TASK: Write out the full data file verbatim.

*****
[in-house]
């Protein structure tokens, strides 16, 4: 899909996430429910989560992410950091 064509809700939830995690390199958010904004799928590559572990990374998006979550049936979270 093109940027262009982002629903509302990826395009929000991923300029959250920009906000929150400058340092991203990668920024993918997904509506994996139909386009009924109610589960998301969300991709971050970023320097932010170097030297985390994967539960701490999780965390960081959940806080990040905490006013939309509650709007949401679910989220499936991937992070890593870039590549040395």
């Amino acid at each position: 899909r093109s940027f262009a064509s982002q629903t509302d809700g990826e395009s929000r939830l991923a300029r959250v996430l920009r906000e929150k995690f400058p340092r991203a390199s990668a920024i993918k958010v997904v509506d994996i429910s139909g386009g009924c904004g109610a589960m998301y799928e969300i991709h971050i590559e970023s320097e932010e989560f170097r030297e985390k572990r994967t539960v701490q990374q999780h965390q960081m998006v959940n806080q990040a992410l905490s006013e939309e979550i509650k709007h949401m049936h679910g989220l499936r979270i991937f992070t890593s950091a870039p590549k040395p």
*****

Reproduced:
[in-house]
């Protein structure tokens, strides 16, 4: 899909996430429910989560992410950091 064509809700939830995690390199958010904004799928590559572990990374998006979550049936979270 093109940027262009982002629903509302990826395009929000991923300029959250920009906000929150400058340092991203990668920024993918997904509506994996139909386009009924109610589960998301969300991709971050970023320097932010170097030297985390994967539960701490999780965390960081959940806080990040905490006013939309509650709007949401679910989220499936991937992070890593870039590549040395």
């Amino acid at each position: 899909r093109s940027f262009a064509s982002q629903t509302d809700g990826e395009s929000r939830l991923a300029r959250v996430l920009r906000e929150k995690f400058p340092r991203a390199s990668a920024i993918k958010v997904v509506d994996i429910s139909g386009g009924c904004g109610a589960m998301y799928e969300i991709h971050i590559e970023s320097e932010e989560f170097r030297e985390k572990r994967t539960v701490q990374q999780h965390q960081m998006v959940n806080q990040a992410l905490s006013e939309e979550i509650k709007h949401m049936h679910g989220l499936r979270i991937f992070t890593s950091a870039p590549k040395p």